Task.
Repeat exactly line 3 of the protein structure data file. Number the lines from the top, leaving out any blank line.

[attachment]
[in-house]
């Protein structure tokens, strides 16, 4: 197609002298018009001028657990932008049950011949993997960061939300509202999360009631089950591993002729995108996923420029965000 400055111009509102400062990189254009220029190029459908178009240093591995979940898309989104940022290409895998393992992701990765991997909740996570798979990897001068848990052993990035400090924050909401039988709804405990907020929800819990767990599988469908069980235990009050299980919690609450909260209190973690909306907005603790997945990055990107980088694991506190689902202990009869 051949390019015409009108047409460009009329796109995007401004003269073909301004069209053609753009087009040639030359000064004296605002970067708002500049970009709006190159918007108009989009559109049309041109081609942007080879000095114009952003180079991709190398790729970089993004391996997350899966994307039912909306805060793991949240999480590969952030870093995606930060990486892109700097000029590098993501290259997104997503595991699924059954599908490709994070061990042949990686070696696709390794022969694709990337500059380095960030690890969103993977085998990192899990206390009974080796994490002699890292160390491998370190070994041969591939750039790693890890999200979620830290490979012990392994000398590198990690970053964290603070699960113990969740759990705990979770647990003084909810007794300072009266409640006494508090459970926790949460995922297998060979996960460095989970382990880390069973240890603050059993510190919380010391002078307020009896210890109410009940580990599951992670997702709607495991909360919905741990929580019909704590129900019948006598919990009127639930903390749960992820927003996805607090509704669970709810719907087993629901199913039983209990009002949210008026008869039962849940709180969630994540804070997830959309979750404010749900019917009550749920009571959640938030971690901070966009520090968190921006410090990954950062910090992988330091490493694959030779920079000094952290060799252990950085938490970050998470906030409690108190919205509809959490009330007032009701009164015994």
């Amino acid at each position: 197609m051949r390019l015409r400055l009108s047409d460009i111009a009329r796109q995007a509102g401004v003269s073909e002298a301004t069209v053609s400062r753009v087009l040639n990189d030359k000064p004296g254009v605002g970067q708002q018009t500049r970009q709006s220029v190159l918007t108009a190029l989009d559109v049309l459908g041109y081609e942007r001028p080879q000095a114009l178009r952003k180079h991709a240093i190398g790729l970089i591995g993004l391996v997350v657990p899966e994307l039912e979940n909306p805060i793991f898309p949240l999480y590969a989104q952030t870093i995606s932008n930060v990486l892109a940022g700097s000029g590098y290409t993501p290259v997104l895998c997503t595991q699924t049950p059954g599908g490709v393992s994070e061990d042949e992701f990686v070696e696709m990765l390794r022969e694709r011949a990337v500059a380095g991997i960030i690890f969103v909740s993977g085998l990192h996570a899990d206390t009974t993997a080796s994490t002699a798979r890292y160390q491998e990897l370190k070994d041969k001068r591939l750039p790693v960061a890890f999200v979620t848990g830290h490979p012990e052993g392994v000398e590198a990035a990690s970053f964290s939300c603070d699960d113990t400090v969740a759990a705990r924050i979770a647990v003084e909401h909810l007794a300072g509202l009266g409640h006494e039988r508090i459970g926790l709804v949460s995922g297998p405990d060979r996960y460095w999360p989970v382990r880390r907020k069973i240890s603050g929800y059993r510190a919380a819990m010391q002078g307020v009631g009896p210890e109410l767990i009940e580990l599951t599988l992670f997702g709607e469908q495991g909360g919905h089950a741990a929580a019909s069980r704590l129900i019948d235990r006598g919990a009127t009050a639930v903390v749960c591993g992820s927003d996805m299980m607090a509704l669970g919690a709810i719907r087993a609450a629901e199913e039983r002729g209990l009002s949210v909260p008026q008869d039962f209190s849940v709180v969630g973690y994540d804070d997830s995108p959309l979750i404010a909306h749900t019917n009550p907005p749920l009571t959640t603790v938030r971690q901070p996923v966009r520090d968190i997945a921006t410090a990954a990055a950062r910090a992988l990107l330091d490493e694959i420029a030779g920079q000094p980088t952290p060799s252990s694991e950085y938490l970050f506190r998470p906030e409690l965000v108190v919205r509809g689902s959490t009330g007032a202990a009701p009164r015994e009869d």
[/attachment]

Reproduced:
């Amino acid at each position: 197609m051949r390019l015409r400055l009108s047409d460009i111009a009329r796109q995007a509102g401004v003269s073909e002298a301004t069209v053609s400062r753009v087009l040639n990189d030359k000064p004296g254009v605002g970067q708002q018009t500049r970009q709006s220029v190159l918007t108009a190029l989009d559109v049309l459908g041109y081609e942007r001028p080879q000095a114009l178009r952003k180079h991709a240093i190398g790729l970089i591995g993004l391996v997350v657990p899966e994307l039912e979940n909306p805060i793991f898309p949240l999480y590969a989104q952030t870093i995606s932008n930060v990486l892109a940022g700097s000029g590098y290409t993501p290259v997104l895998c997503t595991q699924t049950p059954g599908g490709v393992s994070e061990d042949e992701f990686v070696e696709m990765l390794r022969e694709r011949a990337v500059a380095g991997i960030i690890f969103v909740s993977g085998l990192h996570a899990d206390t009974t993997a080796s994490t002699a798979r890292y160390q491998e990897l370190k070994d041969k001068r591939l750039p790693v960061a890890f999200v979620t848990g830290h490979p012990e052993g392994v000398e590198a990035a990690s970053f964290s939300c603070d699960d113990t400090v969740a759990a705990r924050i979770a647990v003084e909401h909810l007794a300072g509202l009266g409640h006494e039988r508090i459970g926790l709804v949460s995922g297998p405990d060979r996960y460095w999360p989970v382990r880390r907020k069973i240890s603050g929800y059993r510190a919380a819990m010391q002078g307020v009631g009896p210890e109410l767990i009940e580990l599951t599988l992670f997702g709607e469908q495991g909360g919905h089950a741990a929580a019909s069980r704590l129900i019948d235990r006598g919990a009127t009050a639930v903390v749960c591993g992820s927003d996805m299980m607090a509704l669970g919690a709810i719907r087993a609450a629901e199913e039983r002729g209990l009002s949210v909260p008026q008869d039962f209190s849940v709180v969630g973690y994540d804070d997830s995108p959309l979750i404010a909306h749900t019917n009550p907005p749920l009571t959640t603790v938030r971690q901070p996923v966009r520090d968190i997945a921006t410090a990954a990055a950062r910090a992988l990107l330091d490493e694959i420029a030779g920079q000094p980088t952290p060799s252990s694991e950085y938490l970050f506190r998470p906030e409690l965000v108190v919205r509809g689902s959490t009330g007032a202990a009701p009164r015994e009869d």